That means users should be able to navigate around and actually use your product in practice without getting stuck, blocked, or lost.
Product delight features
A delightful product is something that elicits that strength of reaction and brings an instant smile to your face.
There’s not one sure-fire way to trigger delight: it could be pleasing aesthetics, an effortless onboarding experience, the simplicity of accessing a key feature, or something unusual (i.e. the ‘vibrating’ icons when moving things around on an iPhone).
But remember, as we discussed earlier… delight and surprise go hand in hand.
How to build a minimum delightful product?
In this section of the blog, we’re going to explore how you can apply these ideas practically – and bring your ideas into reality. Let’s start building!
Do user research to understand your customer’s pain points
You can’t build a product that delights your users without understanding what they’re trying to achieve, their fundamental user needs, and their struggles in fulfilling them.
A combination of qualitative and quantitative research – focused on clear research aims – will help generate reams of user insight. From that, you can synthesize and prioritize a clear set of requirements.
That exercise will help you make effective decisions about what sort of features you need to deliver as part of your MVP and avoid product parity, and how to go above and beyond to trigger delight with an MVP.
Stick to your product vision and add features customers will love
One way to doom your SaaS is to try and be all things to all people. In this highly-specialized marketplace, an attempt to satisfy everyone will please nobody.
Be brutal in the pursuit of a clearly defined product vision, and use it as a way to help make decisions about what to include in your MDP.
Delight customers with product differentiation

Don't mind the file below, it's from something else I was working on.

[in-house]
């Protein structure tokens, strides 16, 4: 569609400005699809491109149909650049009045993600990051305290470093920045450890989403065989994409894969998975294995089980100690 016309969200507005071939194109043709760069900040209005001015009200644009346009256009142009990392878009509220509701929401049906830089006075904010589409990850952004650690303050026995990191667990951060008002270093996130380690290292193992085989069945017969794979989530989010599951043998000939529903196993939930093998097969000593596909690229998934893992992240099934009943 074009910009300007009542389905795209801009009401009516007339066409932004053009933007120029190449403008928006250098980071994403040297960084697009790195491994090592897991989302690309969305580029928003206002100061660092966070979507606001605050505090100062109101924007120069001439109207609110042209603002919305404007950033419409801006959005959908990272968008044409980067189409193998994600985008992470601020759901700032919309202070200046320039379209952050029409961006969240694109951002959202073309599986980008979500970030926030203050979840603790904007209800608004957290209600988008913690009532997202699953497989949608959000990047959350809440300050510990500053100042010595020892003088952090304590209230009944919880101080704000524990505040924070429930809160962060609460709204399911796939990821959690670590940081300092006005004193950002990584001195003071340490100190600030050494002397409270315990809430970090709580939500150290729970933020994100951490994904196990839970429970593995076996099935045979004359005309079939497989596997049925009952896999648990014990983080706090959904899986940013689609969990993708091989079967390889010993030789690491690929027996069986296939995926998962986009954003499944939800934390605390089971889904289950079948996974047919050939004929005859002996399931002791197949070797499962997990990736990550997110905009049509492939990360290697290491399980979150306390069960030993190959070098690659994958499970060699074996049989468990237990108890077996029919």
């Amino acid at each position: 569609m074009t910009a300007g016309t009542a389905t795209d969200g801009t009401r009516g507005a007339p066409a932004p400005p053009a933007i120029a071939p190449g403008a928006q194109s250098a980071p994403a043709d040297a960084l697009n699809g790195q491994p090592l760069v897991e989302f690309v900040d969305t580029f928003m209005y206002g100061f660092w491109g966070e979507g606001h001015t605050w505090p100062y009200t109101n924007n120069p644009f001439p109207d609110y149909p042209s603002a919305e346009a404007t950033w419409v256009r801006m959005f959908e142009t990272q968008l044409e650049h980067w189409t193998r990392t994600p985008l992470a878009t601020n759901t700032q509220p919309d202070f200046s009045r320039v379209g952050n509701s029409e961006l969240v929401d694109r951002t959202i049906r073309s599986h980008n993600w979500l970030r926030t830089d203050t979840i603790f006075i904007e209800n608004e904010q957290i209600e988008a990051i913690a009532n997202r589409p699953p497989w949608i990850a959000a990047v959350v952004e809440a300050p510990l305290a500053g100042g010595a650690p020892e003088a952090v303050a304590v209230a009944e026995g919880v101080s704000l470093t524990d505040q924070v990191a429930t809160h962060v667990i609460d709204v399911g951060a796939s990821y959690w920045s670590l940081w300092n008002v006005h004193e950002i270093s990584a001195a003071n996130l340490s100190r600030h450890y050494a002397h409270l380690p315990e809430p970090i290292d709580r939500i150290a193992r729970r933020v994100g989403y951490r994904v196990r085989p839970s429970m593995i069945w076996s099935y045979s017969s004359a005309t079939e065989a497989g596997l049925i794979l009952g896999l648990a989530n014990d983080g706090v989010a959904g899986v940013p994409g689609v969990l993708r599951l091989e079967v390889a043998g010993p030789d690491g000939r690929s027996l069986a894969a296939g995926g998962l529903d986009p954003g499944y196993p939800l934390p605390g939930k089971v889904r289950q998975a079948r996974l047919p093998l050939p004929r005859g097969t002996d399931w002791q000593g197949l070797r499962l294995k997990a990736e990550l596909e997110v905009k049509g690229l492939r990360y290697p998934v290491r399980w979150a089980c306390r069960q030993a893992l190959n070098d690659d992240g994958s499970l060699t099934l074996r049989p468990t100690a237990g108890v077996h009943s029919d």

Remember a minimum delightable product isn’t just functional: it goes the extra mile to deliver features that bring value to the forefront of your users’ experience.
One extremely effective way of getting there is by focusing on product differentiation.
Focus on what you’re doing differently from the competition.
Remember that it doesn’t just need to be about specific features. It could be much broader. Do you provide incredible customer service? Unbeatable support? Out-of-this-world onboarding?
For example, rather than cluttering the UI or forcing them through boring tours, build a minimum viable onboarding experience.
Continuously collect and act on user feedback
Of course, a minimum delightful product is just the start for your early customers. You’ll want to iterate, expand and evolve over time to continuously bring delight and value to your users over the entire customer lifecycle.
So, what does that mean for you and your team?
You should constantly be looking to gather feedback and insights to build an understanding of user sentiment. That’ll help you prioritize future development efforts based on your underlying vision.
Regularly test product-market fit
Achieving product-market fit is not a one-off job you can tick off your to-do list and then forget about. Look at Blockbuster: from a market leader, to completely out of business.
Continuous evaluation of data gathered via product-market fit surveys will help you understand where you fit in a shifting landscape, particularly as you launch new features.
Over time, that’ll help you stay on the right path – and make sure you are still delivering a delightful product.
We’ve covered a lot of detail in this short – but hopefully in an information-dense and actionable article. You should now feel confident that you:
- Can clearly define and explain the difference between an MVP and an MDP
- Understand why an MDP is a valuable concept and how it can help
- Know the tactics and steps to follow when building an MDP
So what are you waiting for? If you wanted to get started with an MDP of your own, get a Userpilot Demo and see how you can craft a cohesive product experience today.